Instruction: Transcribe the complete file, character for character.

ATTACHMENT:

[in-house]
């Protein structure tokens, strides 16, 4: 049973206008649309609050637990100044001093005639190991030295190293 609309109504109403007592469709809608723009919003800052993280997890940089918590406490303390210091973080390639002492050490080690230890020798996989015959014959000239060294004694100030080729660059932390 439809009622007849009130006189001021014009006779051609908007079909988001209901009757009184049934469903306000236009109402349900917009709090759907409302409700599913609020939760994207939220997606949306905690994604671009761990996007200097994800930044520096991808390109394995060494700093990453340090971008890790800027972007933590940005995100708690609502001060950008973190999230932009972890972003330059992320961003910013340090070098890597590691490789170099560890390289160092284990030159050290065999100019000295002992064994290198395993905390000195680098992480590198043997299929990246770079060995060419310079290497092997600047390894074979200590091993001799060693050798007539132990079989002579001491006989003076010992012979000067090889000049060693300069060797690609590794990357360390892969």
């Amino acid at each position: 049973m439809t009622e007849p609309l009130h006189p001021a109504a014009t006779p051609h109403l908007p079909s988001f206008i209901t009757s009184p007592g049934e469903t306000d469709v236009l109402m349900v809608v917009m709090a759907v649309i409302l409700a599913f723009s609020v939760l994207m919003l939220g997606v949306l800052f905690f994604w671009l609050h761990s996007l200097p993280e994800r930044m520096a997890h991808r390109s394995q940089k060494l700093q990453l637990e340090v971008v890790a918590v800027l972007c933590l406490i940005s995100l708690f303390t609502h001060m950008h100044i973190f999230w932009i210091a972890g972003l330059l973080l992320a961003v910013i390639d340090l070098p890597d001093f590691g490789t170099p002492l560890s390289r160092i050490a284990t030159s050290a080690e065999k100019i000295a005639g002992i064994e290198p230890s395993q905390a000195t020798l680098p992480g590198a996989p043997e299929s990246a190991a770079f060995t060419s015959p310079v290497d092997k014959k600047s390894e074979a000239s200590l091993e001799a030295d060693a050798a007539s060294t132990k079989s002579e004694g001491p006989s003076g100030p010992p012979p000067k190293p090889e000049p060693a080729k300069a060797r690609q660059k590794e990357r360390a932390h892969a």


[in-house]
């Protein structure tokens, strides 16, 4: 049973206008649309609050637990100044001093005639190991030295190293 609309109504109403007592469709809608723009919003800052993280997890940089918590406490303390210091973080390639002492050490080690230890020798996989015959014959000239060294004694100030080729660059932390 439809009622007849009130006189001021014009006779051609908007079909988001209901009757009184049934469903306000236009109402349900917009709090759907409302409700599913609020939760994207939220997606949306905690994604671009761990996007200097994800930044520096991808390109394995060494700093990453340090971008890790800027972007933590940005995100708690609502001060950008973190999230932009972890972003330059992320961003910013340090070098890597590691490789170099560890390289160092284990030159050290065999100019000295002992064994290198395993905390000195680098992480590198043997299929990246770079060995060419310079290497092997600047390894074979200590091993001799060693050798007539132990079989002579001491006989003076010992012979000067090889000049060693300069060797690609590794990357360390892969």
């Amino acid at each position: 049973m439809t009622e007849p609309l009130h006189p001021a109504a014009t006779p051609h109403l908007p079909s988001f206008i209901t009757s009184p007592g049934e469903t306000d469709v236009l109402m349900v809608v917009m709090a759907v649309i409302l409700a599913f723009s609020v939760l994207m919003l939220g997606v949306l800052f905690f994604w671009l609050h761990s996007l200097p993280e994800r930044m520096a997890h991808r390109s394995q940089k060494l700093q990453l637990e340090v971008v890790a918590v800027l972007c933590l406490i940005s995100l708690f303390t609502h001060m950008h100044i973190f999230w932009i210091a972890g972003l330059l973080l992320a961003v910013i390639d340090l070098p890597d001093f590691g490789t170099p002492l560890s390289r160092i050490a284990t030159s050290a080690e065999k100019i000295a005639g002992i064994e290198p230890s395993q905390a000195t020798l680098p992480g590198a996989p043997e299929s990246a190991a770079f060995t060419s015959p310079v290497d092997k014959k600047s390894e074979a000239s200590l091993e001799a030295d060693a050798a007539s060294t132990k079989s002579e004694g001491p006989s003076g100030p010992p012979p000067k190293p090889e000049p060693a080729k300069a060797r690609q660059k590794e990357r360390a932390h892969a």